Not so common dial on an 1892 model Waltham

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  1. #1
    Vintage & NAWCC Forum moderator Ben_hutcherson's Avatar
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    Not so common dial on an 1892 model Waltham

    This dial is not in the best condition, but is a dial that is not seen too terribly often. These were reportedly made up to clear older inventory of the slow-moving high grade hunting case watches.

    Member National Association of Watch and Clock Collectors
    Member, NAWCC Chapter 149. Vice President and Secretary NAWCC Chapter 140. Member, NAWCC Convention Committee.
    Serious collector of American pocket watches-Waltham(and the predecessor companies) is my specialty.

  2. #2
    Member Eeeb's Avatar
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    Re: Not so common dial on an 1892 model Waltham

    Does Crescent Street have significance to Waltham?

    Interesting find.
    "Forever is composed of nows." - Emily Dickinson

    "The watch has to be surrounded by a history.
    You need more than just a great design. You need to create an atmosphere around the product.
    Who is the company behind it? Why are they using this material?
    People need to be able to identify the watch with themselves. It's based on emotion." - Ralph Furter

    ...that's just my opinion and I've been wrong before and will be again and might be now!

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    Vintage & NAWCC Forum moderator Ben_hutcherson's Avatar
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    Re: Not so common dial on an 1892 model Waltham

    Quote Originally Posted by Eeeb View Post
    Does Crescent Street have significance to Waltham?

    Interesting find.
    I've been working on an article on that for the NAWCC bulletin for about a year and a half now :)

    When Waltham was looking for grade names, they were often fond of simply looking out the windows of the factory. There are a couple of examples of this, Riverside being one as the American Watch Company Factory was built on the banks of the Charles River. Crescent St. is another notable example, as the factory was(and the building still is) located on Crescent St. in Waltham.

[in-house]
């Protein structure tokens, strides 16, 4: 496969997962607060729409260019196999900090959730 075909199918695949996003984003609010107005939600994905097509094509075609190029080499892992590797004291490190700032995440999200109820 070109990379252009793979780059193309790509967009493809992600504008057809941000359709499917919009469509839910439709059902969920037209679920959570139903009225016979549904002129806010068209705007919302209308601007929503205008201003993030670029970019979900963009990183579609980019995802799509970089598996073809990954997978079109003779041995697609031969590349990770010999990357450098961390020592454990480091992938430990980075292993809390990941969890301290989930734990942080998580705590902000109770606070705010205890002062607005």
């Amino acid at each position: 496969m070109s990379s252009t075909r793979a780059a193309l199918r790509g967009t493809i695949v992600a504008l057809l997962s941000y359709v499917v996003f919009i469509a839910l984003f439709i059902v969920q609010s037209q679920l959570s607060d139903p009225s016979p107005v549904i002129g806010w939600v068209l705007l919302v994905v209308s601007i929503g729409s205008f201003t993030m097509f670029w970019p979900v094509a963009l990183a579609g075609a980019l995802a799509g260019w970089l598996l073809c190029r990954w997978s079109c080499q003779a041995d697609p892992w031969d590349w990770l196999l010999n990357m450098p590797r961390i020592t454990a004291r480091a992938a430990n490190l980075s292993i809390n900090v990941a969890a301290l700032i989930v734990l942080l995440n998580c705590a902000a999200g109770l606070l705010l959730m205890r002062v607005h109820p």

The Crescent St. name was used as a grade name for a variety of mostly railroad grade watches. It was the only grade in the 1870 model, the best grade in the 1883 model, the second quality grade in the 1892 model, and the one of the top grades(although 3 or 4 down) in the 1899 and 1908 models. There was also a grade of ladies' wristwatch movement with the Crescent St. name.

    In the 1892 model, the Crescent St. was one of the more popular grades, and was made with both 19 and 21 jewels. Most of them didn't have this particular dial, though, or any indication on the dial otherwise as to the grade.

    Here's a(not very good) photo of the movement in this one

    Member National Association of Watch and Clock Collectors
    Member, NAWCC Chapter 149. Vice President and Secretary NAWCC Chapter 140. Member, NAWCC Convention Committee.
    Serious collector of American pocket watches-Waltham(and the predecessor companies) is my specialty.

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  5. #4
    Member georges zaslavsky's Avatar
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    Re: Not so common dial on an 1892 model Waltham

    Quote Originally Posted by Ben_hutcherson View Post
    I've been working on an article on that for the NAWCC bulletin for about a year and a half now :)

    When Waltham was looking for grade names, they were often fond of simply looking out the windows of the factory. There are a couple of examples of this, Riverside being one as the American Watch Company Factory was built on the banks of the Charles River. Crescent St. is another notable example, as the factory was(and the building still is) located on Crescent St. in Waltham.

    The Crescent St. name was used as a grade name for a variety of mostly railroad grade watches. It was the only grade in the 1870 model, the best grade in the 1883 model, the second quality grade in the 1892 model, and the one of the top grades(although 3 or 4 down) in the 1899 and 1908 models. There was also a grade of ladies' wristwatch movement with the Crescent St. name.

    In the 1892 model, the Crescent St. was one of the more popular grades, and was made with both 19 and 21 jewels. Most of them didn't have this particular dial, though, or any indication on the dial otherwise as to the grade.

    Here's a(not very good) photo of the movement in this one

    that is a splendid movement
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